Registered nurses Peta Gribbs and Angela Dabic, at the townsville Hospital emergency department … have worked on both Christmas Day and New Year's Day. Picture: Evan Morgan
Registered nurses Peta Gribbs and Angela Dabic, at the townsville Hospital emergency department … have worked on both Christmas Day and New Year's Day. Picture: Evan Morgan

Hey drunk people, stop clogging up our hospitals

I went to the emergency room for the first time recently, an experience I won't soon forget.

In less than four short hours I developed an intense respect for nurses and an even more intense hatred for injury-prone drunks that clog up hospitals.

I woke up on a Sunday morning unable to open my eyes, with any hint of light causing me to reel with pain.

I begrudgingly went to the doctor and paid the exorbitant weekend fee, expecting to be given a magic pill to cure what ailed me.

But instead the doctor took one look at me and said I needed to go to the hospital immediately to check if my eyes were damaged.

Growing up, I was always taught you should never go to the hospital unless you are about to die.

Fear overtook me as I anticipated being admonished by a Nurse Ratched type for wasting public resources with my 'scum eyes', as my partner had taken to calling them.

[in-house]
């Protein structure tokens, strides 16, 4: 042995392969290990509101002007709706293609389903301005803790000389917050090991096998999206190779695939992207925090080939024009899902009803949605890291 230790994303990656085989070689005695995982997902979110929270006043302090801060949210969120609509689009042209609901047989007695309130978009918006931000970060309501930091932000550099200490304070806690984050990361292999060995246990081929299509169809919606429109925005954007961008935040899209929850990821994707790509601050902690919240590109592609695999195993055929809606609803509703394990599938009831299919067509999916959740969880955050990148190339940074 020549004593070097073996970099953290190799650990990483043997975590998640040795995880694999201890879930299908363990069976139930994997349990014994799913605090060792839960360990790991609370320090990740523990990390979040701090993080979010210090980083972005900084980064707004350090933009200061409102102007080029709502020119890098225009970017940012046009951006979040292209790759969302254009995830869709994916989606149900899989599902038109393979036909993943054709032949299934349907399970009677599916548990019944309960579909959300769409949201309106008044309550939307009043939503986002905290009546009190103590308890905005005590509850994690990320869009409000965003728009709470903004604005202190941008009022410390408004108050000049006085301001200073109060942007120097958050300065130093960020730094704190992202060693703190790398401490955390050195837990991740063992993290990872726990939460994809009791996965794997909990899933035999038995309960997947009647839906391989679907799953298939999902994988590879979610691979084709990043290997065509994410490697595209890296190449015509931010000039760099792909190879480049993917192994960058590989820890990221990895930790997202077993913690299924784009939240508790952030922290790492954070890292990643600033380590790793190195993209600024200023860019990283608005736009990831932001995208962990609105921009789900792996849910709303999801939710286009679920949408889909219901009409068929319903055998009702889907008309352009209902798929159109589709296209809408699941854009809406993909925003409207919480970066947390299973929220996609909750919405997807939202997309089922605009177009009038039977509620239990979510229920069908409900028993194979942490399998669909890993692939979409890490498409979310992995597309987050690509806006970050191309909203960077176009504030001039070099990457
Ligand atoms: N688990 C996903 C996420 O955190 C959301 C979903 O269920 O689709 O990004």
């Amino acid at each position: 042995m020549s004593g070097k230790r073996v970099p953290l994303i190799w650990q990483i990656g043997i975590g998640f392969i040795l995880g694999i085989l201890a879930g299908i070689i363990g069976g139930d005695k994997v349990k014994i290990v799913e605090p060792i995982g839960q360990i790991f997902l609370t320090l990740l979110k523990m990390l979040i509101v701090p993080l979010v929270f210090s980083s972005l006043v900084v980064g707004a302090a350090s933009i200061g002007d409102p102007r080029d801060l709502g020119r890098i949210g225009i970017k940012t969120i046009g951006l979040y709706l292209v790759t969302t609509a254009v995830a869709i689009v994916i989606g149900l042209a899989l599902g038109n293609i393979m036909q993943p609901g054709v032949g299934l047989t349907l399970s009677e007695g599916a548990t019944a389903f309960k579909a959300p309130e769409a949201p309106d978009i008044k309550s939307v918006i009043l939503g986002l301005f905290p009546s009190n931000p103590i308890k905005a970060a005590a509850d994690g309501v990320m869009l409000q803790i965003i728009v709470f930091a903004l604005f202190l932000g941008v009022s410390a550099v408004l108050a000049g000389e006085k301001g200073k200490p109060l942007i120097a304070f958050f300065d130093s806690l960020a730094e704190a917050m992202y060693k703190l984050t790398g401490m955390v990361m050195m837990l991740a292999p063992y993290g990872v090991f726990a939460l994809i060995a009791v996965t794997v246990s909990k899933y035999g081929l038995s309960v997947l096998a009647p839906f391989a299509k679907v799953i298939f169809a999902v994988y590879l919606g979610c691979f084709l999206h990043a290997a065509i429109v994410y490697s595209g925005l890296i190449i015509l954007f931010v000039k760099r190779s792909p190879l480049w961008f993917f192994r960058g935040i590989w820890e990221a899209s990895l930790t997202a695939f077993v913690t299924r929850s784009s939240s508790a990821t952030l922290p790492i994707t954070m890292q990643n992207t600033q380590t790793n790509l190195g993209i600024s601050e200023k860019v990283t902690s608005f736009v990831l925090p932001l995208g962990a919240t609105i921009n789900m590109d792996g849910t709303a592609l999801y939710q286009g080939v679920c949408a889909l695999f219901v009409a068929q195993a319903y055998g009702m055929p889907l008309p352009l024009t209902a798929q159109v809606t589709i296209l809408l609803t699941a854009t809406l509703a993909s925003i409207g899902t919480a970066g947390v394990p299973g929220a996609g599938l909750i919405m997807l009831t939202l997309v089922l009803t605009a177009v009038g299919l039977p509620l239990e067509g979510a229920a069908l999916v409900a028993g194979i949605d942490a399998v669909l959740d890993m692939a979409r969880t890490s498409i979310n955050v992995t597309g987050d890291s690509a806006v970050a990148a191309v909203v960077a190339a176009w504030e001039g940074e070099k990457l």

But that couldn't be further from the truth.

After I sheepishly shuffled to the front desk - doctor's letter in hand - I was triaged by a kind nurse and left to sit in the general waiting room with a group of people who looked as if they were simply waiting for a bus.

The silly season … not just a clever name. Pic: iStock
The silly season … not just a clever name. Pic: iStock

One man, I kid you not, walked in, said he was "a little bit dizzy" and asked for a sandwich.

After about an hour, the pain in my eyes had grown so intense I considered tearing them from my skull, so I was moved to a second waiting room for the more serious cases.

'Here is where the really sick people are!' I thought.

I was wrong again.

For two and a half hours, I shared a waiting room with people who could have avoided their predicaments altogether if they'd just employed some common sense and self-control.

There was an American DJ who had broken his foot in a stage dive gone wrong, a young woman who rolled her ankle while drunk in heels, a man that jumped off a roof while drunk and hurt his hand (who laughed while admitting he'd done the same thing years before) and another man who had hurt his leg during a drinking session.

I think you can see the pattern here.

No wonder the National Health and Medical Research Council proposed this week that Australians slash their drinking before Christmas to just 10 drinks a week for adults.

The nurses were run off their feet, but patiently listened to each person.

The lovely nurse who gave me anaesthetic eye drops was wearing a badge that said "Today, I'm looking after 19 patients. I should be looking after 4".

I couldn't help but feel guilty I had added to her workload and annoyed that people who had made stupid decisions while drunk had contributed as well.

I was eventually diagnosed me with a nasty viral eye infection and sent on my way with a strict eyedrop and ointment regimen and a new appreciation for hard working nurses.

Chloe Lyons is an investigative reporter for News Corp.


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